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Weaning

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  • Commenters Gram Amy

I think I just weaned my baby.
Actually, I think my baby just weaned himself.
Actually, I think my milk supply dried up from the pregnancy.
Actually, it doesn’t matter. I only know that it’s been three days in a row that I haven’t nursed him at all.

Before I found out I was pregnant, I hadn’t given too much thought to when I’d wean Ezra. I just wasn’t concerned about it. But after I realized that not weaning Ezra would lead inexorably to tandem nursing both kids — something I think is kind of awesome, but don’t feel physically or emotionally up for — I decided that I’d have to come up with a plan.

But I did not come up with a plan. I waited.

A few months ago, Ezra was still nursing four to six times each day — when he woke up, before each nap, after at least one nap, and before bed. But then I noticed that his post-nap crankiness could be just as easily cured by cottage cheese as by nursing. So I stopped nursing him after naps. With two naps a day, this meant we were down to four nursing sessions max. Then, he cut himself down to a single nap. So, three times a day.

While we were on vacation, it became clear that he could nap just as well if he hadn’t nursed beforehand, because he had to take every nap in his stroller while we cruised the streets of New York. Since I could see that he could fall asleep fine without nursing, I just stopped. Since we’ve been home, I just haven’t done it.

So we were down to nursing just before bed and upon waking. Except he started getting really antsy when I nursed before bed, a time when I think my milk supply must have been particularly low. He’d nurse for a few seconds, then stop. Switch sides. Stop again. Crawl away from me on the futon. Come back. Try side #1. Switch.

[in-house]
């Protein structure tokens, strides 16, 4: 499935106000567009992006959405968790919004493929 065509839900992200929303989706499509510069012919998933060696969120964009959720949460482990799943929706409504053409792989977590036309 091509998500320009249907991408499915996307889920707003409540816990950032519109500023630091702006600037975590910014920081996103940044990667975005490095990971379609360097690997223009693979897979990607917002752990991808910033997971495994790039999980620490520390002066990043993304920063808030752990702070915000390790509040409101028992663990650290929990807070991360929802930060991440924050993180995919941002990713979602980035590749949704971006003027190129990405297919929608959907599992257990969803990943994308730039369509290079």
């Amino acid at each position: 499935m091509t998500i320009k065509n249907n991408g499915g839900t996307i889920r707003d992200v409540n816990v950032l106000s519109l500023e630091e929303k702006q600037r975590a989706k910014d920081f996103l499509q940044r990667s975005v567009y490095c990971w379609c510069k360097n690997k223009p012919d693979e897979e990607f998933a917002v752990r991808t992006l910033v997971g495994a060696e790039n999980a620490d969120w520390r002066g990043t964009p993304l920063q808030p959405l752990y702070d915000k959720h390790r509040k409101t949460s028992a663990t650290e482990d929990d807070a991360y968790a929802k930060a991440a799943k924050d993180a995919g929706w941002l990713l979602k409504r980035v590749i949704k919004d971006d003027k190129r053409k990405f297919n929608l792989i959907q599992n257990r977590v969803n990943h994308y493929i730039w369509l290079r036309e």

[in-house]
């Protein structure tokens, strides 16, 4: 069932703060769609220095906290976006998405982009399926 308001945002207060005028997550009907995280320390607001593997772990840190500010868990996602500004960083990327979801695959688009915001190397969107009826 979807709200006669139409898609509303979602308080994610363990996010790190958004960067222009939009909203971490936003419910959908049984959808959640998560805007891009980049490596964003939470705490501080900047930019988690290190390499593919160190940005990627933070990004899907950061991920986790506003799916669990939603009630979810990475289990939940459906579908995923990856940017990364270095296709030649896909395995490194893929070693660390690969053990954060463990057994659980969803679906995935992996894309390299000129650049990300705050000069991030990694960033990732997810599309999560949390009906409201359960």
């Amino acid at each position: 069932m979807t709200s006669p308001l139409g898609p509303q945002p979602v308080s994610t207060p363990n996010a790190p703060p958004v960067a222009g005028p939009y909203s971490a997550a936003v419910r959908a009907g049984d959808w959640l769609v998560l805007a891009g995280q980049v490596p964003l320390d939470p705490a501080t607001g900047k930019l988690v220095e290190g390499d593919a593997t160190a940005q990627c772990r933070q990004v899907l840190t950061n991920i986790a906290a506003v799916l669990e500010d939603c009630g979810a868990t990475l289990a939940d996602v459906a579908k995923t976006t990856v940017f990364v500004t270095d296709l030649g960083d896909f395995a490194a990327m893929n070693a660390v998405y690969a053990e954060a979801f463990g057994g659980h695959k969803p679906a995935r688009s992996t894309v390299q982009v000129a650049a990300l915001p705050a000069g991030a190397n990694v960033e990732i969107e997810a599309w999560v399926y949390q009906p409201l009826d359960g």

One night I tried just putting him to bed without nursing, and it was exactly as easy for him, and quite a bit more pleasant for me.

Then we were at one nursing session per day, first thing in the morning, where I was sure we’d stay for weeks until I worked up the nerve to wrench it away from him. But on Tuesday, he seemed distracted while nursing in the morning, more interested in petting Lucy than staying latched on. And then on Wednesday he slept really late, and woke up cooing and chatting, not whining and crying. I decided to strike while the iron was hot. Sandy went in to get him out of his crib, changed his diaper, and brought him right into the kitchen, where I had breakfast ready. He ate his banana and yogurt and muffin right up, and appeared not to notice that we’d skipped the appetizer.

This morning and yesterday, I got him up myself. Instead of taking him straight from the crib to the futon to nurse as we’ve done every morning for months, I changed his diaper, brought him to the kitchen, and gave him a banana. He didn’t seem to notice at all.

Somehow I thought there would be more fanfare. More crying. More drama. And I suppose there still could be. It’s only been three days after all. But in a way it appears this is just another developmental stage for Ezra. He’s ready to learn to climb up onto couches and down stairs, ready to start learning animal noises and parts of his body, and ready to not nurse anymore.

And me? I’m not feeling sad at all. I’m actually kind of excited to get a few months back in regular bras before I start this whole thing again.

1 Comments

Gram Amy

Sep 24 / 14:46
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